The world experienced a series of record-breaking weather events in early 2007, from flooding in Asia to heatwaves in Europe and snowfall in South Africa, the United Nations weather agency said on Tuesday.
The World Meteorological Organization (WMO) said global land surface temperatures in January and April were likely the warmest since records began in 1880, at more than 1 degree Celsius higher than average for those months.
There have also been severe monsoon floods across South Asia, abnormally heavy rains in northern Europe, China, Sudan, Mozambique and Uruguay, extreme heatwaves in southeastern Europe and Russia, and unusual snowfall in South Africa and South America this year, the WMO said.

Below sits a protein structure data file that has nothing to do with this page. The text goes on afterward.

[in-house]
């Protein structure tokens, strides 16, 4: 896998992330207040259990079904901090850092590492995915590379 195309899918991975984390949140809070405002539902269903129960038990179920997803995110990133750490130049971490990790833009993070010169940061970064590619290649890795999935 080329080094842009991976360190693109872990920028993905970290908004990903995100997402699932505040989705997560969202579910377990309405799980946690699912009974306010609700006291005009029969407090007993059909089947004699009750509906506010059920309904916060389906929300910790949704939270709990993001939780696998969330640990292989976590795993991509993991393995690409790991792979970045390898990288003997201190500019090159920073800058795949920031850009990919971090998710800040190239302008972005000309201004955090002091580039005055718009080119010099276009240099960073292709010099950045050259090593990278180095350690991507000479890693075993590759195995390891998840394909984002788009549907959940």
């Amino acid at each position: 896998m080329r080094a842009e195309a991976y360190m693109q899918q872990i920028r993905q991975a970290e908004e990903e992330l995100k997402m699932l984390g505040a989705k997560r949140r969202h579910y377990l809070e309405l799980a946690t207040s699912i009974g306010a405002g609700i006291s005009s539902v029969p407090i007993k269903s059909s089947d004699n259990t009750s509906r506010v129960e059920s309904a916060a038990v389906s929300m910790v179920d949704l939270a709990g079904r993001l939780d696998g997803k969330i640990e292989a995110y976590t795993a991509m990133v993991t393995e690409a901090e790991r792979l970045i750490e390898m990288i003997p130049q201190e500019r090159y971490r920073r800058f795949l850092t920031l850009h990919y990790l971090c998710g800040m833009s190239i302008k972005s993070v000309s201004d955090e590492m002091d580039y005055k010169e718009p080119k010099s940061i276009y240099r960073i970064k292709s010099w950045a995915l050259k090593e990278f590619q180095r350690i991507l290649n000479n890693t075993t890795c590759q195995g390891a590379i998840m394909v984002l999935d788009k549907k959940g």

"The start of the year 2007 was a very active period in terms of extreme weather events," Omar Baddour of the agency's World Climate Program told journalists in Geneva.
While most scientists believe extreme weather events will be more frequent as heat-trapping carbon dioxide emissions cause global temperatures to rise, Baddour said it was impossible to say with certainty what the second half of 2007 will bring.
"It is very difficult to make projections for the rest of the year," he said.
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